I made my first experiences as a street photographer in New York in the 1990s. During this time I learned a lot about New York and photography. The conclusions I drew for myself about photographic approaches have been confirmed over the years, and I’d like to share them with you.
This is how it all started:
I was in New York with two friends in 1994, shortly after passing my high school diploma. Back then, New York looked completely different than it does today: the World Trade Center’s twin towers were still standing, the cars were big and square, and the gentrification of Brooklyn had not yet begun.
Meeting the immense photographic challenges of this city was a great challenge, especially for a beginner like me. I learned three things in particular.
Lessons Learned part one: zoom lenses are good for Street Photography
People like to assume that zoom lenses were invented by the devil himself to take the fun out of photography for mankind. The general tenor is that only fixed leses are sufficiently sharp and fast. In addition, the so-called creative constraint of zooming with one’s feet is said to promote creativity. Is that all nonsense?
Let’s start with sharpness. Certainly, fixed lenses have better image quality than zoom lenses – at least, that was the case shooting in the 1990s on film. But who notices that? If you were to shoot a subject under exactly the same conditions once with a prime (fixed focal length) lens and once with a zoom lens, most viewers would not see any difference.
More importantly, does that last extra percent of sharpness matter at all in street photography? I don’t think so. Good street photos don’t thrive on clinical clarity. The rough and dirty can be quite interesting. Good pictures live much more from framing, beautiful use of light, and a sense for the decisive moment.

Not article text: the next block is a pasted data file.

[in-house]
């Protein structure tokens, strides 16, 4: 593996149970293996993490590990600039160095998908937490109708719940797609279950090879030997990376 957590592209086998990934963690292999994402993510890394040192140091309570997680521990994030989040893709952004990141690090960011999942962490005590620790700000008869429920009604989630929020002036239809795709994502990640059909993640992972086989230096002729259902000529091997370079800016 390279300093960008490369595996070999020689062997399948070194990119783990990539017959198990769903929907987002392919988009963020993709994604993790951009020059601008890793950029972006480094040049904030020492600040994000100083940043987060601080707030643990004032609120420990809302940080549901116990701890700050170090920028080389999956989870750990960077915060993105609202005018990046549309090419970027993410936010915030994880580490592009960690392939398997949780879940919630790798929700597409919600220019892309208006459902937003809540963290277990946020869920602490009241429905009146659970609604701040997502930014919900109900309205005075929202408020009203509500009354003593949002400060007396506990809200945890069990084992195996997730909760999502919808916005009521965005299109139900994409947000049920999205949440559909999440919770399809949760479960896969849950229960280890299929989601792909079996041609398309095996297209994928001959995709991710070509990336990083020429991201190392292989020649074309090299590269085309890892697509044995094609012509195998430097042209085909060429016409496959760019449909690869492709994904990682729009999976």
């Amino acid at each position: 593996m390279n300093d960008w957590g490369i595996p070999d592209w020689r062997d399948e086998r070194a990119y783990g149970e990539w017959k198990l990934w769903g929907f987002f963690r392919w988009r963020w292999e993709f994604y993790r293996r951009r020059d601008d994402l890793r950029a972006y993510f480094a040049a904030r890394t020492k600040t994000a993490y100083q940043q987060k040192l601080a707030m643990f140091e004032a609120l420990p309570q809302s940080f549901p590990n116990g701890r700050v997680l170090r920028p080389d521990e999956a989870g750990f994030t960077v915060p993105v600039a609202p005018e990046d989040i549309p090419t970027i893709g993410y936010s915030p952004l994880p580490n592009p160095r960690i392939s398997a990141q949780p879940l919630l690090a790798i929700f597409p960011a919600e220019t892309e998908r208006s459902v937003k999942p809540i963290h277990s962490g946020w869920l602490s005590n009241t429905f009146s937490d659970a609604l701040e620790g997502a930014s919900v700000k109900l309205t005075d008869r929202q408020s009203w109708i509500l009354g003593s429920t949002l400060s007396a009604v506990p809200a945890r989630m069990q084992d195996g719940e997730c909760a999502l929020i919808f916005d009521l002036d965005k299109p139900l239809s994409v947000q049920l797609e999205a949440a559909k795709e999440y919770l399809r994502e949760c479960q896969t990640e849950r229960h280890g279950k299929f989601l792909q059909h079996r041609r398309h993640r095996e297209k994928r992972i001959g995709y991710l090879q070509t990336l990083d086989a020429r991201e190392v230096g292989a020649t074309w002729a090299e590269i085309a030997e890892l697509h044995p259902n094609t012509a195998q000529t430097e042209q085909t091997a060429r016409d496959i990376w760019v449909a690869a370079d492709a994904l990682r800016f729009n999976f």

Who cares about slightly better image quality?
Let’s move on to luminous intensity. I understand that for portraits, for example, you may want to use the fastest possible lenses in order to conjure up beautiful bokeh. But in street photography, you don’t usually use wide-open apertures; after all, you want the surroundings to be recognizable, since urban space is a significant element of a street photo.
We slept in a hostel and were stupid enough to travel to New York in July. Only after our arrival did we realize that New York is unbearably hot in the summer. So, we always slept — if it ever came to that — with open windows at night and thus learned that New York is indeed the city that never sleeps.
30 years later and the sound of New York is still ringing in my ears when I think back to that time. All night long we heard the sirens of police cars and ambulances that we had only seen in American TV shows and movies before. Until late into the night the Indian cab drivers raced through the city honking their big limousine horns.
You could go to a different club every night, the day of the week did not matter at all. The wildest parties in town took place in a discarded church. Since the Internet was still in its early days, people met in record stores during the day to exchange ideas and to network. Flyers informed interested (and uninterested) people about the next party and DJs of the previous night offered their mixtapes at a low, low prices (yes, audio cassettes). The club scene seemed like one big family to me.
Lessons Learned part two: large cameras are good for Street Photography
The main argument for small cameras for street photography mostly focuses on the inconspicuousness factor. You often read that you would be unpleasantly conspicuous with an SLR camera.